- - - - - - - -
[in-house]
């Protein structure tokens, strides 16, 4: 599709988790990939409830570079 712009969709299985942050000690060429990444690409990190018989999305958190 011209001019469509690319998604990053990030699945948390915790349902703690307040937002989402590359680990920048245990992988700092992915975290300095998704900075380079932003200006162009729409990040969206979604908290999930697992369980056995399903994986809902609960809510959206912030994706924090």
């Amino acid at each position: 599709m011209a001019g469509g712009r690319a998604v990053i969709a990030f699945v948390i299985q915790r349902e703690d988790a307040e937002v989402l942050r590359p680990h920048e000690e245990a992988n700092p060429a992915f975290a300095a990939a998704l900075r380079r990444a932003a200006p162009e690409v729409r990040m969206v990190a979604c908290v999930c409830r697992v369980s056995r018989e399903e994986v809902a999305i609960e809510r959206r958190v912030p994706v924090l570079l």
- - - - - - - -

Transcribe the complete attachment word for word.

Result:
[in-house]
């Protein structure tokens, strides 16, 4: 599709988790990939409830570079 712009969709299985942050000690060429990444690409990190018989999305958190 011209001019469509690319998604990053990030699945948390915790349902703690307040937002989402590359680990920048245990992988700092992915975290300095998704900075380079932003200006162009729409990040969206979604908290999930697992369980056995399903994986809902609960809510959206912030994706924090």
């Amino acid at each position: 599709m011209a001019g469509g712009r690319a998604v990053i969709a990030f699945v948390i299985q915790r349902e703690d988790a307040e937002v989402l942050r590359p680990h920048e000690e245990a992988n700092p060429a992915f975290a300095a990939a998704l900075r380079r990444a932003a200006p162009e690409v729409r990040m969206v990190a979604c908290v999930c409830r697992v369980s056995r018989e399903e994986v809902a999305i609960e809510r959206r958190v912030p994706v924090l570079l």